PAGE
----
The FDA is requesting studies, data or information regarding the role of flavors (other than tobacco flavor) in tobacco products. This role includes the use of flavored products in the initiation of tobacco use, the appeal of flavors in tobacco products, patterns of flavored tobacco use by youth (individuals under the age of 18), flavors and perception of harm and likelihood of tobacco product use, flavors and progression to regular use of tobacco products, flavor preferences of youth and young adults (individuals ages 18-24), and adult use of flavored tobacco products.

    The ANPRM asks whether there are any specific flavors the FDA should reduce or eliminate in tobacco products and why. The ANPRM also seeks to determine whether the FDA should set a maximum amount of a flavor in a tobacco product, establish a minimum amount or prohibit a flavor outright. If certain flavors were restricted or prohibited, to which types of tobacco products should the standard apply (combustible, noncombustible or both) and why? Regarding menthol, the agency is asking for additional data or new information about the role of menthol in those just starting to smoke and whether smokers would switch to another tobacco product or start dual use if a tobacco product standard limiting or prohibiting menthol in cigarettes was adopted.

    The final topic in the flavors ANPRM is whether the FDA may consider restrictions on the sale or distribution of flavored tobacco products. A possible regulation could restrict the advertising and promotion of tobacco products with flavors. However, the First Amendment to the U.S. Constitution protects free speech, and the U.S. Supreme Court has ruled that free speech extends to commercial speech, which includes advertising, and that tobacco advertising, in particular, is a protected form of free speech. This means the FDA is prohibited from adopting a rule or regulation that restricts the freedom of advertising flavored tobacco products.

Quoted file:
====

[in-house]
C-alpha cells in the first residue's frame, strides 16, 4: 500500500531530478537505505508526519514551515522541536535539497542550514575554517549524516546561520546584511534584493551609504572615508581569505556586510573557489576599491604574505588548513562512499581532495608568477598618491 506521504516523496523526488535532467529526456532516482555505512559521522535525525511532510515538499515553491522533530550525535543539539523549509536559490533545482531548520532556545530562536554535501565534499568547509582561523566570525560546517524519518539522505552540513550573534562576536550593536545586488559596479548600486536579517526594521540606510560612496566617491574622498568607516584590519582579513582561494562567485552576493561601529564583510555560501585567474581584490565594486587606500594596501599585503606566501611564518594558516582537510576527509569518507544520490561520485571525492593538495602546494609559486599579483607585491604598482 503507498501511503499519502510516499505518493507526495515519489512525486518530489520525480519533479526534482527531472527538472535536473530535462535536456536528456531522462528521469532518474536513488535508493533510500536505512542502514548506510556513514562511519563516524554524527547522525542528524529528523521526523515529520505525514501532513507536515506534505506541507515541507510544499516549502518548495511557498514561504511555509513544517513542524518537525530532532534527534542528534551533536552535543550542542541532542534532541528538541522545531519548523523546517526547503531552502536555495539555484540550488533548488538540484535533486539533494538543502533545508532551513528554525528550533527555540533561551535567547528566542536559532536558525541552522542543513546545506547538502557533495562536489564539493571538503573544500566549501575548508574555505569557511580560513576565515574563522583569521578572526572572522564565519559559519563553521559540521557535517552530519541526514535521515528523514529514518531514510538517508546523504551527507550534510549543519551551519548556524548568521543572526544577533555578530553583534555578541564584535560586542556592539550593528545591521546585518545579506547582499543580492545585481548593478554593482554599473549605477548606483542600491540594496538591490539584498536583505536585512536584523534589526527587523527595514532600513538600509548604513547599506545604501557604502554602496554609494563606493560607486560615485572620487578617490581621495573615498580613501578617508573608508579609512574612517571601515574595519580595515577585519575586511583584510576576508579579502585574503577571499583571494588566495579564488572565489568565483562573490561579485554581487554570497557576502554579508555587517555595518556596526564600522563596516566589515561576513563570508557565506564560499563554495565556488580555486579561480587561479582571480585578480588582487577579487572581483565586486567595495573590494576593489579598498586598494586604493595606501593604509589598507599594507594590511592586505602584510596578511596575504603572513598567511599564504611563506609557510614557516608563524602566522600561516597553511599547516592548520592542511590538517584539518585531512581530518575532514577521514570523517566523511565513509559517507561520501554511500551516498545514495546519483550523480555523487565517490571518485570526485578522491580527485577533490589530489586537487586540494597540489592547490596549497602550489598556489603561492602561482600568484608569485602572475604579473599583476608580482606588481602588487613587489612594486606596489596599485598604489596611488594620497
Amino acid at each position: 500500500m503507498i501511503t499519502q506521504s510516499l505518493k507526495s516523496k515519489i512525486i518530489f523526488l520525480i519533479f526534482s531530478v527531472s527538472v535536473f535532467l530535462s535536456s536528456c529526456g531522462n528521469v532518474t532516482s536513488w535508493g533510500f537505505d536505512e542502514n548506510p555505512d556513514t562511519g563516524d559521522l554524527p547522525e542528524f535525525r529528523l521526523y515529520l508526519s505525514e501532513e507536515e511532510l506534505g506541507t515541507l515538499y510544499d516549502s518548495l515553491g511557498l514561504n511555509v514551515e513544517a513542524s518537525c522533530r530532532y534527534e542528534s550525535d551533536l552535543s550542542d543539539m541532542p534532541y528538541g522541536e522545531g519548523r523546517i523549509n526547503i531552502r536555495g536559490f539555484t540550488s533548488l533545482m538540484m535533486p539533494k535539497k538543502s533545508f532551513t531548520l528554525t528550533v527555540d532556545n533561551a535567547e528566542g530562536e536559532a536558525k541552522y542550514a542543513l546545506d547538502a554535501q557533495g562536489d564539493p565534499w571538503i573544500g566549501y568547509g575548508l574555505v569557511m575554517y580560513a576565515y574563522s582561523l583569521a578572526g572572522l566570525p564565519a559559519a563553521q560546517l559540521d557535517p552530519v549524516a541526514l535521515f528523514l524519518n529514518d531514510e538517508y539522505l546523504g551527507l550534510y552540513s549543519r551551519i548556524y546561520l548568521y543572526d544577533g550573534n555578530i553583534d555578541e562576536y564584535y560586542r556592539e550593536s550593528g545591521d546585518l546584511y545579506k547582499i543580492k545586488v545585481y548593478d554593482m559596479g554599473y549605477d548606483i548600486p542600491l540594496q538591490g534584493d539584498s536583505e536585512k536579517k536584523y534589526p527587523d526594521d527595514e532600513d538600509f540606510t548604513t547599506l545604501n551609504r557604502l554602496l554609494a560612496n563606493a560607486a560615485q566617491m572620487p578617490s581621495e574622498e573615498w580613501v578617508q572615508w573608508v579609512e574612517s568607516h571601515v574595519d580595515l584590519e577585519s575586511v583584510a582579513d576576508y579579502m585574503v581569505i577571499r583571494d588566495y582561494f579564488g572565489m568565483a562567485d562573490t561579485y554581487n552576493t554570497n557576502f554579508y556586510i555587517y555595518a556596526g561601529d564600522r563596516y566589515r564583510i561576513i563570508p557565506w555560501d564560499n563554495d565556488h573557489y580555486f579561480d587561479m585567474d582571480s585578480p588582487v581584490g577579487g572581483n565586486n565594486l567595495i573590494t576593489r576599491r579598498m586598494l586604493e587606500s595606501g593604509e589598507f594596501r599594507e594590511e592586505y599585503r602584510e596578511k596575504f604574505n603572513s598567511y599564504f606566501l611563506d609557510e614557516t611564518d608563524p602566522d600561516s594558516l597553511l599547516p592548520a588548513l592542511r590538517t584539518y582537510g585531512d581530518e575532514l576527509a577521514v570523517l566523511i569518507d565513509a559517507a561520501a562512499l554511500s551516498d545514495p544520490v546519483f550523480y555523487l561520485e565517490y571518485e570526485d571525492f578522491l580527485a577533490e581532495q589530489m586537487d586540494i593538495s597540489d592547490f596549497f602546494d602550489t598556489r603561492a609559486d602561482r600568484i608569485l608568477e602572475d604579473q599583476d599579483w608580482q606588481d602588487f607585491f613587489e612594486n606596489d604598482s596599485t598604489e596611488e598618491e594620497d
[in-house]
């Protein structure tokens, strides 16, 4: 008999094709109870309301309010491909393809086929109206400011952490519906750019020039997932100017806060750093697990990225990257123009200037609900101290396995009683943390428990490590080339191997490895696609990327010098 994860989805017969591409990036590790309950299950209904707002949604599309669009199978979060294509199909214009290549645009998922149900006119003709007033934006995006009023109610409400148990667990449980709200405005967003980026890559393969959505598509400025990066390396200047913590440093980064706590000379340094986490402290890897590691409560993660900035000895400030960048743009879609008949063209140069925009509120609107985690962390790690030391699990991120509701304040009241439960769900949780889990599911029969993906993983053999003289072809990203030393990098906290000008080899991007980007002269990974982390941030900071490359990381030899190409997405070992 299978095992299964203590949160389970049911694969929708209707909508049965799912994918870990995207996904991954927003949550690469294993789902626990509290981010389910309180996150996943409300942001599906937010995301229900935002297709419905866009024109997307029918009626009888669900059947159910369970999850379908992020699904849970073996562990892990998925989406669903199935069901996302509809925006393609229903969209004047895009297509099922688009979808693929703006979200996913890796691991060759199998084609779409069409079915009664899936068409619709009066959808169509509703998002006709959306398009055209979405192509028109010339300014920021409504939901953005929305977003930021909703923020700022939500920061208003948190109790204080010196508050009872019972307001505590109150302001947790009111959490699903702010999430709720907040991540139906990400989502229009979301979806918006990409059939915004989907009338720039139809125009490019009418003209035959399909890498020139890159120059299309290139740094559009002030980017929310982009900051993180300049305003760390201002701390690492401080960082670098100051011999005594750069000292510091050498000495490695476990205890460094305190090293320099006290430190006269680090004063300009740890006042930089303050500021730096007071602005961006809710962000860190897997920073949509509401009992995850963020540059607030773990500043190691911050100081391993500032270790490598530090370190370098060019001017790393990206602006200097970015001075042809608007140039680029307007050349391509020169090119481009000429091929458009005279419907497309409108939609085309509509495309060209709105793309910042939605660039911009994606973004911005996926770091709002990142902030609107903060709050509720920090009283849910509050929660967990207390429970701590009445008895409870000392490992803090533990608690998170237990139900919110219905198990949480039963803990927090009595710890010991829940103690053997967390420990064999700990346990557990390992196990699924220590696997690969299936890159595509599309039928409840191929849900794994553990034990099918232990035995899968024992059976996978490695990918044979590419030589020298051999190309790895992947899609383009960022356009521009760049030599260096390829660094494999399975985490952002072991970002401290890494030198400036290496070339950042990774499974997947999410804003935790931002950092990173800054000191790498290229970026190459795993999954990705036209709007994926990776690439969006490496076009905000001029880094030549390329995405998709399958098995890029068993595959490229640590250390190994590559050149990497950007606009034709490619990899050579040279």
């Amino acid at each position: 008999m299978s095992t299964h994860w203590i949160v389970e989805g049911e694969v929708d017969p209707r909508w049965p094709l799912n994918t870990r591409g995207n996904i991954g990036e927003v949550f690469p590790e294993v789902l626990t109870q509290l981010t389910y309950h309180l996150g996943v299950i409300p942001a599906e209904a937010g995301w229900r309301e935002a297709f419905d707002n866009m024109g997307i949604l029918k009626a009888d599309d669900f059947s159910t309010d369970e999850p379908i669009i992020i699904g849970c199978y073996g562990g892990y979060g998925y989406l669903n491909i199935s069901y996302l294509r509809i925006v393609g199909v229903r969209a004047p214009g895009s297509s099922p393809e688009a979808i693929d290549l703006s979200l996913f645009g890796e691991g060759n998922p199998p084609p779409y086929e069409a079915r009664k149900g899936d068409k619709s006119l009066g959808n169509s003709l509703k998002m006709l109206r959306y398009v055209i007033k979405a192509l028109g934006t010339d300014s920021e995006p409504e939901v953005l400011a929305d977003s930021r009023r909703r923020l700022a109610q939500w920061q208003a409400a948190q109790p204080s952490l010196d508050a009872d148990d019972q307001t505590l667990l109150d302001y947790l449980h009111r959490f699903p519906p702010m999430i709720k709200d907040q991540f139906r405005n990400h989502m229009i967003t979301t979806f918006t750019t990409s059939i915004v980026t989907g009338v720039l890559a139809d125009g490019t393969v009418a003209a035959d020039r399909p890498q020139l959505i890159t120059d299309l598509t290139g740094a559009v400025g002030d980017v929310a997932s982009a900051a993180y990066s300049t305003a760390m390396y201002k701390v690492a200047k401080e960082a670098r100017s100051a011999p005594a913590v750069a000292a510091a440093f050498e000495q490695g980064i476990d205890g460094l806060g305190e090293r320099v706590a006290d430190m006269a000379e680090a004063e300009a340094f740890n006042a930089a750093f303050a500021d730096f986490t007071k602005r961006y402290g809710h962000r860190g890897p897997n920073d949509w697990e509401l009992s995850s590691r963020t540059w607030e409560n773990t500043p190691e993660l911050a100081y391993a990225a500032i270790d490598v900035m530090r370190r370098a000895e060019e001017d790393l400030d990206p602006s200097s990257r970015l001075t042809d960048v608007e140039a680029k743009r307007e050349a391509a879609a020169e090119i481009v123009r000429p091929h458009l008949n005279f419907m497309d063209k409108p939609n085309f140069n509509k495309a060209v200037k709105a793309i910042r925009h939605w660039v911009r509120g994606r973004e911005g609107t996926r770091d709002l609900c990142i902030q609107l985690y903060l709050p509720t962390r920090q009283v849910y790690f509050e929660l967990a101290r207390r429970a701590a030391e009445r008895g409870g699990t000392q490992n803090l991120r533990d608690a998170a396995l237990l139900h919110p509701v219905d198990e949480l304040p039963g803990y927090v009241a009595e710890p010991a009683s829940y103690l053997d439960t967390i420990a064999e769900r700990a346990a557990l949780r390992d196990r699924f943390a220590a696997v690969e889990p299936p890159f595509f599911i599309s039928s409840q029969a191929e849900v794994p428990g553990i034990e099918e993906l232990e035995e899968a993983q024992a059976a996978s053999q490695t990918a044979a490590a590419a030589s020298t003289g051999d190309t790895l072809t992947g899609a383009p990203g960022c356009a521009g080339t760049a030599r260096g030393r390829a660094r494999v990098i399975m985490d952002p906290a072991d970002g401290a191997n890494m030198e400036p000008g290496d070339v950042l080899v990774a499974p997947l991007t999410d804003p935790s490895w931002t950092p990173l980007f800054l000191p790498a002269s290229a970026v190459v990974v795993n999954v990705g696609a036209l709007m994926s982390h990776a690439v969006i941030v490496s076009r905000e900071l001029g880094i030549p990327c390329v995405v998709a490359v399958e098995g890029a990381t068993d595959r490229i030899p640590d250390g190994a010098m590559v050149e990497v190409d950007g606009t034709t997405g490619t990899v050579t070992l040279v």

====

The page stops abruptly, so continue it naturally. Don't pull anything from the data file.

Premium Cigars: On March 26, 2018, the FDA published an ANPRM regarding premium cigars that focuses on a definition of what constitutes a premium cigar, use patterns of premium cigar smokers and public health considerations associated with premium cigars. Specifically, in terms of a definition, the FDA is inquiring about cigar size, tobacco fillers, the wrapper and binder composition, presence or absence of a filter, rate of production (machine-made or handmade), flavors, nicotine content, packaging size and retail price.

    Regarding patterns of use, the FDA is asking for information about the role of premium cigars on tobacco use initiation compared to other kinds of cigars; the dual use of premium cigars and other tobacco products; the frequency and intensity of use (number of cigars smoked per day and the depth of smoke inhalation); the impact of premium cigar labeling, advertising and marketing on patterns of use; and whether smokers would switch to premium cigars if the FDA exempted premium cigars from regulation or regulated premium cigars differently than other kinds of cigars.

    Should Comments be Submitted? Industry members may want to know whether submitting comments to the FDA makes a difference in the regulatory process. The most simple and direct answer is yes. The FDA is required to seek public comments on an ANPRM and proposed regulations. It is very important that retailers, their customers, wholesalers and manufacturers all submit comments to the FDA.

    Comments can be submitted to the FDA at www.regulations.gov until June 14 for lowering nicotine under Docket No. FDA-2017-N-6189; until June 19 for flavors in tobacco products under Docket No. FDA-2017-N-6565; and until June 25 for premium cigars under Docket No. FDA-2017-N-6107.

    – Contributed by Thomas A. Briant, executive director of the National Association of Tobacco Outlets (NATO)

    This story first appeared in the May/June 2018 issue of Tobacco Business magazine. Members of the tobacco industry are eligible for a complimentary subscription to our magazine. Click here for details.